A Strange RequestBy Rabbi Jack Abramowitz
G-d spoke to Hoshea, the son of Beiri. He lived during the reigns of Uziah, Yosam, Achaz and Hezekiah in Judah; Yeravam the son of Yoash (Jeroboam II) was the concurrent king in Israel.
At the beginning of his prophecy, G-d told Hoshea to marry a prostitute and have children with her, the result being that others will question their paternity. (The reason for this is that adultery is the usual metaphor for idolatry in the relationship between G-d and Israel. G-d was putting Hoshea in a position through which he would understand G-d’s “predicament” with Israel.)
So, Hoshea married a prostitute named Gomer and had three children with her, two sons and a daughter. G-d instructed Hoshea to name the first son Yizrel (Jezreel), a reference to the location where the family of Ahab was killed by Yehu in II Kings 10. (Ahab and Yehu were both kings of the northern kingdom of Israel.) Ahab’s family were idolators, but Yehu himself maintained the golden calf idols, so G-d would do to Yehu as Yehu did to Ahab.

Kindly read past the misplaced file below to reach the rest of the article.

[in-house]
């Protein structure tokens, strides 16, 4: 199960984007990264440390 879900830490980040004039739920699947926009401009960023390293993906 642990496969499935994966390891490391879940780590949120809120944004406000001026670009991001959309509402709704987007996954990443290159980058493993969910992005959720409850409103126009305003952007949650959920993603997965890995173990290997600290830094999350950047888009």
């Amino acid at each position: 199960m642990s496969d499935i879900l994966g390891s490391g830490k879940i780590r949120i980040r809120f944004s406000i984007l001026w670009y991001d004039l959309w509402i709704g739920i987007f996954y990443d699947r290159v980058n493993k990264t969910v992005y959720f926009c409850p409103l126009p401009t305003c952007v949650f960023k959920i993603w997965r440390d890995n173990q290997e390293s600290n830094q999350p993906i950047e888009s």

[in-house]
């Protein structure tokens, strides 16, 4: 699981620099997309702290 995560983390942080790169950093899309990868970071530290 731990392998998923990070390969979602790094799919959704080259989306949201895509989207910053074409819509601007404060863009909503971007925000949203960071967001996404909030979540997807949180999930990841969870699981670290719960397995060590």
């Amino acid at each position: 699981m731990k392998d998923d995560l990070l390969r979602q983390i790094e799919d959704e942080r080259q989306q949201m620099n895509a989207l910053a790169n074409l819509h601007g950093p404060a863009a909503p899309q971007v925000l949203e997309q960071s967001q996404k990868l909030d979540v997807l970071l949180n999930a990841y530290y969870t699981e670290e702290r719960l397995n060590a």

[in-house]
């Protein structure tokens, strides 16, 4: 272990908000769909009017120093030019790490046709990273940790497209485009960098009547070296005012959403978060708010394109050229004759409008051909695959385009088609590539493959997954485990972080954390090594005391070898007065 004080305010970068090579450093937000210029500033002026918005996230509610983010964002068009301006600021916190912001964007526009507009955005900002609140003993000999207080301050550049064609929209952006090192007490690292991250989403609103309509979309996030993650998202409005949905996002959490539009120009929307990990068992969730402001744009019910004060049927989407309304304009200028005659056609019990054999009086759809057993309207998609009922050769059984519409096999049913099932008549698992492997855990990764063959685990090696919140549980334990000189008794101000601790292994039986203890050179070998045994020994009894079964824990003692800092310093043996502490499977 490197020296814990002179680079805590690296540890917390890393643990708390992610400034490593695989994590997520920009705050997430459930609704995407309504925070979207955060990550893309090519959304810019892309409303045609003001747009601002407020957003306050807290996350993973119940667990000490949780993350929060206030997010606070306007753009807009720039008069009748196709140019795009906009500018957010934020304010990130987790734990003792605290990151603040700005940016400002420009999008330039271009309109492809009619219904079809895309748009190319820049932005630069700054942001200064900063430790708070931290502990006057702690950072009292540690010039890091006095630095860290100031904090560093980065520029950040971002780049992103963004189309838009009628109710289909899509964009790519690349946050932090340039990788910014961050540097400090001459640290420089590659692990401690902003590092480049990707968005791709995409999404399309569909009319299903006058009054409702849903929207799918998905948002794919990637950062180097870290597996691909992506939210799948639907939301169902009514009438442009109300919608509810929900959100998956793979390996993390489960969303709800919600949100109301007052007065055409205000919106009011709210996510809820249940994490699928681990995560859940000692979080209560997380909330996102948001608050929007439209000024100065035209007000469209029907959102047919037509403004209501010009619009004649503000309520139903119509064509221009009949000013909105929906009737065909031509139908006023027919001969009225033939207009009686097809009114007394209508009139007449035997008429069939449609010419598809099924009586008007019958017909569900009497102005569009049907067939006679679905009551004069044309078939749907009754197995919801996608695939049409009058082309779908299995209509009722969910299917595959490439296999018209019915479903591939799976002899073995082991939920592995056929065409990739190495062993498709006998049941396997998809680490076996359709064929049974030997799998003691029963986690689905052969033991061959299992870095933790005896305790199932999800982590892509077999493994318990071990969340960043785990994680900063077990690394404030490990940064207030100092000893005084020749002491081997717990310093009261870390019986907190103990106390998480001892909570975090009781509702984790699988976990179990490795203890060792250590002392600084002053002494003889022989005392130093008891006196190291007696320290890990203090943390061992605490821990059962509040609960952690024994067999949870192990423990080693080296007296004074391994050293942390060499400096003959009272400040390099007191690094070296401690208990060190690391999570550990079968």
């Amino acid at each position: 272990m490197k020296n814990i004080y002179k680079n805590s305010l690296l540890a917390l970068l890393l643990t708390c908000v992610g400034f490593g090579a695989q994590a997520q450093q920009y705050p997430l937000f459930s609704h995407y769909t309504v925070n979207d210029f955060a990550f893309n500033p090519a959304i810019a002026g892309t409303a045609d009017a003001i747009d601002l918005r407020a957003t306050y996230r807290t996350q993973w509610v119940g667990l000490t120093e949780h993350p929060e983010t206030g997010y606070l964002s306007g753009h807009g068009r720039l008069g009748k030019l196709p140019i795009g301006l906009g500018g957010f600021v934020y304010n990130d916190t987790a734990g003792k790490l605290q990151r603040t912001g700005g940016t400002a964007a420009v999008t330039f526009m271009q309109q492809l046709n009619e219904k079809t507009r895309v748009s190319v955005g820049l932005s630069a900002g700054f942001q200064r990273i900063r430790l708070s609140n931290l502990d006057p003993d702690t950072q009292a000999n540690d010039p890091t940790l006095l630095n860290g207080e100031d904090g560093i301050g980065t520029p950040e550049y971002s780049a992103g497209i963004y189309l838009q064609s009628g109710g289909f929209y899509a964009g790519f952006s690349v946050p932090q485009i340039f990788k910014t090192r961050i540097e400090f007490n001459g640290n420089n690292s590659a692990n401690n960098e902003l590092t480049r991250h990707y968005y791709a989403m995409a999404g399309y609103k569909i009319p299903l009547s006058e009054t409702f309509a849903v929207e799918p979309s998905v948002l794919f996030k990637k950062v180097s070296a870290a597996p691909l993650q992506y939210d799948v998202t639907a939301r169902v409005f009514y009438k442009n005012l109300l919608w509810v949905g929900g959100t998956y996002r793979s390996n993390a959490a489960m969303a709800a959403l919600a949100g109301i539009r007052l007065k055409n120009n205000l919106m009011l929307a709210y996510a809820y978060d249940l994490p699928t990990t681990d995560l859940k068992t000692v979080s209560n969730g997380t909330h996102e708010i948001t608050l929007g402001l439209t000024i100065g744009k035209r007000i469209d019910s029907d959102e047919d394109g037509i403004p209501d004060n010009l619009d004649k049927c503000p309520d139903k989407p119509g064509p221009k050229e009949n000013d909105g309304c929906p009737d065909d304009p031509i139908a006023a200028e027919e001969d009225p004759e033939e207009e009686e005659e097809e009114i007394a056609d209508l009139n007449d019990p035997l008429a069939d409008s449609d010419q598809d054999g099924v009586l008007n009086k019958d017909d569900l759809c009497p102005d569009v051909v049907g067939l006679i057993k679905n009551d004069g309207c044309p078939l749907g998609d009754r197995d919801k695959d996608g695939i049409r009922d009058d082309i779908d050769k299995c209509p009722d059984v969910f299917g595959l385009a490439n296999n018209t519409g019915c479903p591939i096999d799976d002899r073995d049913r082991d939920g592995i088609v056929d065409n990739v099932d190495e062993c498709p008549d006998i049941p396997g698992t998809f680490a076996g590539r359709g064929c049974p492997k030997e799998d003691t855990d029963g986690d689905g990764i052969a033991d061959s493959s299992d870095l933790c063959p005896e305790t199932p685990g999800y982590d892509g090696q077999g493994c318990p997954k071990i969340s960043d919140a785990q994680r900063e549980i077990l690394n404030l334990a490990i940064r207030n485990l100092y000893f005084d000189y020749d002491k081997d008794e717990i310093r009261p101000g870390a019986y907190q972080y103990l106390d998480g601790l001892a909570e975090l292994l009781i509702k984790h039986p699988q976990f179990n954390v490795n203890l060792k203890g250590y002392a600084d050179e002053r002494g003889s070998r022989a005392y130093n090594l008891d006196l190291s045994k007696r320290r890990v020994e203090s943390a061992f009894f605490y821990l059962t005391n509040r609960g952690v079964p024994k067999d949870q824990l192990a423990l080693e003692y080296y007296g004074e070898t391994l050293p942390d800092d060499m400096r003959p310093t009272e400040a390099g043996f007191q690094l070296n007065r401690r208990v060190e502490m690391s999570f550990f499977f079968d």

G-d told Hoshea to name his daughter Lo-Ruchama (no pity), since G-d will not be lenient with Israel forever. He will mete out strict judgment to the nation of the Ten Tribes, although He would have mercy on Judah and save them from Assyrian exile.
G-d instructed Hoshea to name his younger son Lo-Ami (not my nation), saying that they are no longer His people and He will no longer continue to be their G-d.
There is a disagreement among the commentators as to whether Hoshea actually married a prostitute and had children, if it was a prophetic vision, or just a metaphor. The Talmud (Pesachim 87a-b) and Rashi seem to take the literal approach, so we are treating it literally here.